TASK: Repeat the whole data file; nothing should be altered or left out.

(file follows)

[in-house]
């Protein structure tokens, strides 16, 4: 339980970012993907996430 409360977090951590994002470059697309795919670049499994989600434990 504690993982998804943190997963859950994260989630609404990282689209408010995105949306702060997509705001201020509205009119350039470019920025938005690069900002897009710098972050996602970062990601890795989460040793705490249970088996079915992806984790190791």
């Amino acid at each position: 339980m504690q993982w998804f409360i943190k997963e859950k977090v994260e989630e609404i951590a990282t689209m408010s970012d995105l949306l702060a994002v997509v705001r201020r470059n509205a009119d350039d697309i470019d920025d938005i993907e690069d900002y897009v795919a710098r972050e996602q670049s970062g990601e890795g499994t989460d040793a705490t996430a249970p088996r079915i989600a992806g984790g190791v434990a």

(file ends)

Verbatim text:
[in-house]
């Protein structure tokens, strides 16, 4: 339980970012993907996430 409360977090951590994002470059697309795919670049499994989600434990 504690993982998804943190997963859950994260989630609404990282689209408010995105949306702060997509705001201020509205009119350039470019920025938005690069900002897009710098972050996602970062990601890795989460040793705490249970088996079915992806984790190791």
């Amino acid at each position: 339980m504690q993982w998804f409360i943190k997963e859950k977090v994260e989630e609404i951590a990282t689209m408010s970012d995105l949306l702060a994002v997509v705001r201020r470059n509205a009119d350039d697309i470019d920025d938005i993907e690069d900002y897009v795919a710098r972050e996602q670049s970062g990601e890795g499994t989460d040793a705490t996430a249970p088996r079915i989600a992806g984790g190791v434990a």